Google Chrome and Mozilla Firefox are pushing HTML5. An open and (relatively) powerful standard is in their interest.
Opera is trying, but its small market share makes it irrelevant (sorry to say that) - it is a good software, but they do not have a killer feature that would lead more people to them. Good compatibility is not enough, especially when sites are optimized for other browsers.
Internet Explorer has been successfully (intentionally) slowing down the adoption of new web technologies in the last decade. Powerful web apps are Microsoft's nightmare. Once ordinary users only need a capable internet browser, Windows loses a lot of ground. (Why install Windows on your mom's computer when she only needs it for reading email, video-conferencing, watching news, TV shows and movies, listening to music and playing games like solitaire? And all that can be done in a free HTML5 browser running on a free Linux.)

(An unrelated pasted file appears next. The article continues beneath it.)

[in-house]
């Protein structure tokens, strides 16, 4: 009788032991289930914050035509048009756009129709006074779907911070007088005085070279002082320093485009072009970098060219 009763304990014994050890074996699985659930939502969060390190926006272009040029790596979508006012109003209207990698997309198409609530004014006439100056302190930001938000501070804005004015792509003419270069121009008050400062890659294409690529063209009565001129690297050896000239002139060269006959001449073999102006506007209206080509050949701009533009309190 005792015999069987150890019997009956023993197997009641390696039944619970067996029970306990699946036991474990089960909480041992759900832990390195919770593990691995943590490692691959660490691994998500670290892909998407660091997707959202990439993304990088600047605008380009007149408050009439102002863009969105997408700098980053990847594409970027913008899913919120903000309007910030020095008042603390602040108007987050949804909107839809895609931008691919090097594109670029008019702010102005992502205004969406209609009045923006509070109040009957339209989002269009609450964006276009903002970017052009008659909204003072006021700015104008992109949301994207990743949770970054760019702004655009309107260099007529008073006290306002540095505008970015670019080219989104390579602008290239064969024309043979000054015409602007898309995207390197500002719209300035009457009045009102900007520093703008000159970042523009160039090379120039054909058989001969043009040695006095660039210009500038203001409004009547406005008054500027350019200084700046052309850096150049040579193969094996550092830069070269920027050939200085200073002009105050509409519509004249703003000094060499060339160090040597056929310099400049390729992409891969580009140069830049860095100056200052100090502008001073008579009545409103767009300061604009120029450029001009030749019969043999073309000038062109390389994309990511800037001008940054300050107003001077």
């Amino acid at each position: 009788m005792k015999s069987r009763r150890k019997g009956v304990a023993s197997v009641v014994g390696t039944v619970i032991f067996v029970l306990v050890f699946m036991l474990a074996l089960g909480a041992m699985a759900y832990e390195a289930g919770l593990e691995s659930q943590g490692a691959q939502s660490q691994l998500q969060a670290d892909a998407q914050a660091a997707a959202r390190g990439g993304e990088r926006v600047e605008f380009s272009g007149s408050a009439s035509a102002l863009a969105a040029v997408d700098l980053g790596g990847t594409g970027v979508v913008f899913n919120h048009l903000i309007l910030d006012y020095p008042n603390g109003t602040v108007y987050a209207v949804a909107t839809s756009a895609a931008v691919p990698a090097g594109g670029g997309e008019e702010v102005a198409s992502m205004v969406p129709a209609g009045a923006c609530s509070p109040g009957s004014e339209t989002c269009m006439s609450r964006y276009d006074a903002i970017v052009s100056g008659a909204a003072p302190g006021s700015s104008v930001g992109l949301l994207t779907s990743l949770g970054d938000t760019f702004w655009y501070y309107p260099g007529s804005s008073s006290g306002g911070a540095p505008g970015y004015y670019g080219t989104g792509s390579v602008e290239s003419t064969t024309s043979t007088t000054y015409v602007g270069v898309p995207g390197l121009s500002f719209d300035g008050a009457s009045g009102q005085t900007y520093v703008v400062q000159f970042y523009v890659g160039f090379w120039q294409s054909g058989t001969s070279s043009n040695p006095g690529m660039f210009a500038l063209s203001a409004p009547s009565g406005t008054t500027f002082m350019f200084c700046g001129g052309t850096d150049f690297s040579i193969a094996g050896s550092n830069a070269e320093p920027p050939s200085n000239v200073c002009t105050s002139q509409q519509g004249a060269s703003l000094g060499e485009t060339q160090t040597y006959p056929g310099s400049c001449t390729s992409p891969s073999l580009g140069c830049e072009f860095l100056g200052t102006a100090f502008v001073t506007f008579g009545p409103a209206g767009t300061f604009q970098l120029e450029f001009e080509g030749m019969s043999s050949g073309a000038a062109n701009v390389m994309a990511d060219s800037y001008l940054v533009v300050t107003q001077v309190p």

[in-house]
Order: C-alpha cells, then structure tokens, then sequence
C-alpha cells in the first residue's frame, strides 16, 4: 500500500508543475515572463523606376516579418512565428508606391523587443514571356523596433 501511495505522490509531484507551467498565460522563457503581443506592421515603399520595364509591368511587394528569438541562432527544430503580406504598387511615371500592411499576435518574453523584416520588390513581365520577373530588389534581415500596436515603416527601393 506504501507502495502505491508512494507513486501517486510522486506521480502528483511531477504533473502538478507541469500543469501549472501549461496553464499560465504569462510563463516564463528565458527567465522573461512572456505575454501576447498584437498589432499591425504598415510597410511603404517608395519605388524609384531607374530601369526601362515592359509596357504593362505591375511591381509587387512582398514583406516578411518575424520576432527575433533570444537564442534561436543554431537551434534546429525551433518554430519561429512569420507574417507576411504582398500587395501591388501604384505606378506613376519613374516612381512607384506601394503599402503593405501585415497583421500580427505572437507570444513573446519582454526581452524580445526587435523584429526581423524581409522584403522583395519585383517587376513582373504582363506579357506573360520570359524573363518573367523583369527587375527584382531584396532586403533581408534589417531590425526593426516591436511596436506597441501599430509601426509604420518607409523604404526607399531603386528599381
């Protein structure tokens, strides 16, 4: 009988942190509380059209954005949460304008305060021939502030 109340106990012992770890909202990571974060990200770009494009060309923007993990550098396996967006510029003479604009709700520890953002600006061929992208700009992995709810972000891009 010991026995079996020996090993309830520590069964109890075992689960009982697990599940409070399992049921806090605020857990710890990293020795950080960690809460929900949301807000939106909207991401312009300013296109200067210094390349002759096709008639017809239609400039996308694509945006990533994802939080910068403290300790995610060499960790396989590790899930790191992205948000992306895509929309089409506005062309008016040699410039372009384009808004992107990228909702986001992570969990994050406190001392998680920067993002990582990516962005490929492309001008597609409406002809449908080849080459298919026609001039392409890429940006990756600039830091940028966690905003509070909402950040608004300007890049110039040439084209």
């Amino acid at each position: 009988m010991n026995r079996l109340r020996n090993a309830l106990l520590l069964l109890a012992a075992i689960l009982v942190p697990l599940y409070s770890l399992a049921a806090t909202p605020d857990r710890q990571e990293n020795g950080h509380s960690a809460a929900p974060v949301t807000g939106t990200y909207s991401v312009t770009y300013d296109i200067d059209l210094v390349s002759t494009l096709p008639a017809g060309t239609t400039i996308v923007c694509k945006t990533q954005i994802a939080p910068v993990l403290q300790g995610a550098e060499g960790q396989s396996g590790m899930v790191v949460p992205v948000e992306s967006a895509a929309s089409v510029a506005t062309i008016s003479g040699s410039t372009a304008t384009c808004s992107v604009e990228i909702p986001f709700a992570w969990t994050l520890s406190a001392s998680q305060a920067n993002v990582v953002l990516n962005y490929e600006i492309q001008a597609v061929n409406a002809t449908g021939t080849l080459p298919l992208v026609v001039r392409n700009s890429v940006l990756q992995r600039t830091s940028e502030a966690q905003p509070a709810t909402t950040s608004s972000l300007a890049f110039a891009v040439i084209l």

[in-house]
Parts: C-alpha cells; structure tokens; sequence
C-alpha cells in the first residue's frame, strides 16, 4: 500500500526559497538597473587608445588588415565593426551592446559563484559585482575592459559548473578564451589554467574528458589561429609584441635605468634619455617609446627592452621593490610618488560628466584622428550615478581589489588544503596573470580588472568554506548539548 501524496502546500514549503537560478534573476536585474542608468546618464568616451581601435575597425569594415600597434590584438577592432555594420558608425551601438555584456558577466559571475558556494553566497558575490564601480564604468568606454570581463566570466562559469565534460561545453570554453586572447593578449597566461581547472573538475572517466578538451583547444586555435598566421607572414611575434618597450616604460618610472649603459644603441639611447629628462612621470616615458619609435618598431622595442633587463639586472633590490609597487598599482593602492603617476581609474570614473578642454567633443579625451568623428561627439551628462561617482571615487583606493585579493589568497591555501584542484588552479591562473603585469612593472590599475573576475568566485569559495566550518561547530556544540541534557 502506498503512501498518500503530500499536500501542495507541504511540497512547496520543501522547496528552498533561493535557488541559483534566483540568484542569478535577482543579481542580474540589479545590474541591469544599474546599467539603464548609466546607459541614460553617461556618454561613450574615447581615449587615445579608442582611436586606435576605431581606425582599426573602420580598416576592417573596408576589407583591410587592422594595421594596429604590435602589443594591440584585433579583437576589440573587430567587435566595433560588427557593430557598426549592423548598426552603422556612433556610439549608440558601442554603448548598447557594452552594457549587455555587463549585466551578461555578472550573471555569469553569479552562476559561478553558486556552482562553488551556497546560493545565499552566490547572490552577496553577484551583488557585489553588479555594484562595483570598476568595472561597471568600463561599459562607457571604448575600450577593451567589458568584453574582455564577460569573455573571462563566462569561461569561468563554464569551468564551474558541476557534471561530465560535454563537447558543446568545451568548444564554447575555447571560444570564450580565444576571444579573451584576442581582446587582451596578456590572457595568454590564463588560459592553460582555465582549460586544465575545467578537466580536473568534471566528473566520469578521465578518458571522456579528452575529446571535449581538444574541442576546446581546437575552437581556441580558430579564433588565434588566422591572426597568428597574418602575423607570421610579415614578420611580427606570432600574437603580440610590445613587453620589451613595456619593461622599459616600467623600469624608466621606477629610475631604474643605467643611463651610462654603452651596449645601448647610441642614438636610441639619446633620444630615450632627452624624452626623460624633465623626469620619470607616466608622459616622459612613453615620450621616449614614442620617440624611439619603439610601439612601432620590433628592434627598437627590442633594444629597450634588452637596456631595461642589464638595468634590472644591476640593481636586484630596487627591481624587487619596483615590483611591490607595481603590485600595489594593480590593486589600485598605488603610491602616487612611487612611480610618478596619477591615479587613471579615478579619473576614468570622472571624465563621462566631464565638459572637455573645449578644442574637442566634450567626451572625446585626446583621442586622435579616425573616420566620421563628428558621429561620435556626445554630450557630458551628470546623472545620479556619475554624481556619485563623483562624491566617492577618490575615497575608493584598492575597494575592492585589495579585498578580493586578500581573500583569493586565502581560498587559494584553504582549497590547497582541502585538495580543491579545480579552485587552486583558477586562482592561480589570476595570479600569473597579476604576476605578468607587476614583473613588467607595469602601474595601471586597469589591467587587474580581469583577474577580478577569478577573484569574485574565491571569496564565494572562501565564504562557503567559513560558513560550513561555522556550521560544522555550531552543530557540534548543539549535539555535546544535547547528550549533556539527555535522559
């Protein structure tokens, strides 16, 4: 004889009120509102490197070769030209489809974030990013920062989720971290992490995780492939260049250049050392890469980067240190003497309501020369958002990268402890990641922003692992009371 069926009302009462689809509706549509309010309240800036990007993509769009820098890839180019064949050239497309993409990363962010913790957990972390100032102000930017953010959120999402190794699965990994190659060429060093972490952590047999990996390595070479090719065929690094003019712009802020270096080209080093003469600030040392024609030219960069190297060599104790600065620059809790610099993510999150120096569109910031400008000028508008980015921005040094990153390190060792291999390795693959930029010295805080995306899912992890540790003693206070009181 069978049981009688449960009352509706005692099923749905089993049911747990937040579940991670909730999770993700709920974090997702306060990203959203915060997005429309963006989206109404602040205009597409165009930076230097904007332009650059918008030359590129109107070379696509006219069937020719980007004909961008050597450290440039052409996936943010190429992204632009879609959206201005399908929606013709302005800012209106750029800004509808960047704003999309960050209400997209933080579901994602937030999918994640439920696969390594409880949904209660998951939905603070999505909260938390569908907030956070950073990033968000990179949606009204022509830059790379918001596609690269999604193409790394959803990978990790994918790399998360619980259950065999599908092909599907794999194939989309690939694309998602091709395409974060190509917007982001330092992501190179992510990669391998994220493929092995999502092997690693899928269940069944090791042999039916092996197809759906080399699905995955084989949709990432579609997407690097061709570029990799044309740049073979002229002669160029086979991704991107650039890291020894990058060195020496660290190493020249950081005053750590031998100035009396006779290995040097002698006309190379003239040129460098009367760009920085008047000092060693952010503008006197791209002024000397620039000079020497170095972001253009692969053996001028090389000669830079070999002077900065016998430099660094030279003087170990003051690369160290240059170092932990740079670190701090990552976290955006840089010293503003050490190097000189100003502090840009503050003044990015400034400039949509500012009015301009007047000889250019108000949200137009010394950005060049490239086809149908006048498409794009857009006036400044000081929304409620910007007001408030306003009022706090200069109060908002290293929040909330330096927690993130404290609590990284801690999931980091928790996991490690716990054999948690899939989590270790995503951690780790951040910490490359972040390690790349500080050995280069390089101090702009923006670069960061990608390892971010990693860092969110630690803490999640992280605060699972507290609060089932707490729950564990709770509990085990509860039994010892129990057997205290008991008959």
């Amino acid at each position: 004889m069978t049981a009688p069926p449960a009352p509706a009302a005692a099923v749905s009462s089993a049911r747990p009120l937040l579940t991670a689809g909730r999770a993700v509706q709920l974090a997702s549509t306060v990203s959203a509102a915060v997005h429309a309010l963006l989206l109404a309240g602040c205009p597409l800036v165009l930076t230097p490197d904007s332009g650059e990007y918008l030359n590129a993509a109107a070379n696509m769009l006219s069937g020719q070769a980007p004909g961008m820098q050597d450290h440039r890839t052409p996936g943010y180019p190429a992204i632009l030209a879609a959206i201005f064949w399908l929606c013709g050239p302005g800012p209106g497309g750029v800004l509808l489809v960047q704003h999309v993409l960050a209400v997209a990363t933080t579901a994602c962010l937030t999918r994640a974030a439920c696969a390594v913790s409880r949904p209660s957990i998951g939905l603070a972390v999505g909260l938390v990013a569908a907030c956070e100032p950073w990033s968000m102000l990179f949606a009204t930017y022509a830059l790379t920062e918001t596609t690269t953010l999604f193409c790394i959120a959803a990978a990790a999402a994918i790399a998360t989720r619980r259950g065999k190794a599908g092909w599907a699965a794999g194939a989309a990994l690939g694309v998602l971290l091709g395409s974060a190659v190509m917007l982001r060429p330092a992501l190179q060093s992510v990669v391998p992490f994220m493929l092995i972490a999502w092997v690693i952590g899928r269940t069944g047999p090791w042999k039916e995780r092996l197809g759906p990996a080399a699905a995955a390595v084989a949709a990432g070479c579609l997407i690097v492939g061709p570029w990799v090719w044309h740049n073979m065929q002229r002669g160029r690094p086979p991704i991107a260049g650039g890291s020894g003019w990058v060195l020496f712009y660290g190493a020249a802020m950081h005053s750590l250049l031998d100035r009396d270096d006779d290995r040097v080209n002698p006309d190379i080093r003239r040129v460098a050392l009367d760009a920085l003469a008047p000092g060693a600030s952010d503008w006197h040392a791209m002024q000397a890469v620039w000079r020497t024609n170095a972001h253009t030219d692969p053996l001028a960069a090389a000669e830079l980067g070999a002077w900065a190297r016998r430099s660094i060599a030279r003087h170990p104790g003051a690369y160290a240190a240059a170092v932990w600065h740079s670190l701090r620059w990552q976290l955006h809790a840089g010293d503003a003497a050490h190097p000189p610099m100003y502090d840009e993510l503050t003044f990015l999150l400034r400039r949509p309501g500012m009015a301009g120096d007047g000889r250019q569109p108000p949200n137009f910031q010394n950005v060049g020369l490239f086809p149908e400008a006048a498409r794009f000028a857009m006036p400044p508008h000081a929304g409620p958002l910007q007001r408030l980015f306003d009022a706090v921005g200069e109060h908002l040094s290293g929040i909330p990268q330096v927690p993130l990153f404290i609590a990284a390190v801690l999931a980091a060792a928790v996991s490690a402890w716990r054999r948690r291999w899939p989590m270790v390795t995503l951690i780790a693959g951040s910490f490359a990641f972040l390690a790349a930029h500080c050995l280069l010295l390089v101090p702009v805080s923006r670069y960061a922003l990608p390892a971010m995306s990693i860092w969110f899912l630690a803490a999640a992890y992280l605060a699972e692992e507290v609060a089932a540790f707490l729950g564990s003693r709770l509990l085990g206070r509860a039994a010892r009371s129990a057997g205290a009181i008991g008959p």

Microsoft continues to sabotage the progress with IE9 by claiming HTML5 compatibility and calling it a modern browser. They only implemented a tiny bit of HTML5 and are discrediting the HTML5 buzzword. That behavior is completely understandable, it has brought them a lot of money. They were the leader in IE4 times, but left that position to others. Maybe they make a comeback - they had 10 years to address the situation and I kind of do not want to believe that their whole strategy was to delay the adoption of web technologies. We'll see...